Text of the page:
Longshan culture was a late Neolithic culture in China, centered on the central and lower Yellow River and dated from about 3000 BC to 2000 BC. Longshan culture is named after Longshan of eastern Jinan in Shandong Province, the first find and excavated site of this culture.
The distinctive feature of Longshan culture was the high level of skill in , including the use of pottery wheels. Longshan culture was noted for its highly polished black pottery . This type of thin-walled and polished black pottery has also been discovered in the Yangzi River valley and as far as the southeastern coast of China proper. It is a clear indication that neolithic agricultural sub-groups of the greater Longshan Culture had spread out across China proper.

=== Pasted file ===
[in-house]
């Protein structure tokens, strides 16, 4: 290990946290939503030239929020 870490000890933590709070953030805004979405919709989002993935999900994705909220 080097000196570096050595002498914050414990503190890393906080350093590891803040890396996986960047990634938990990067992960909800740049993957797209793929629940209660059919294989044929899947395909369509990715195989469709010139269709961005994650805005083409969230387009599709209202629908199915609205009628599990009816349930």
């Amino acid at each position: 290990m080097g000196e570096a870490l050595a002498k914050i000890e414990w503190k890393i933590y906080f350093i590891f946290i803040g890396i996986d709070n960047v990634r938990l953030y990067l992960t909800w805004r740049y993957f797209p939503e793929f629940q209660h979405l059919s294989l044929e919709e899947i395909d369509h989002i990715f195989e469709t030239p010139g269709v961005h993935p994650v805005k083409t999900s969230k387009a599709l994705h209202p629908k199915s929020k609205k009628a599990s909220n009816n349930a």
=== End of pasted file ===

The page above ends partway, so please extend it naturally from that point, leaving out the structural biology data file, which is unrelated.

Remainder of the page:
Life during the Longshan culture marked a transition to the establishment of , as rammed earth walls and moats began to appear; the site at Taosi is the largest walled Longshan settlement. Rice cultivation was clearly established by that time. Small-scale production of silk by raising and domesticating ''bombyx mori'' in early sericulture was also known.
A variety of geographic regions of China are involved among the various sub-periods of the Longshan civilisation, particularly for the Late Longshan period. For example middle reaches of the Jing River and Wei River evince settlement known as the Shaanxi Longshan. The Wei River valley would participate in key historic events in China as the North Silk Road developed in that same area.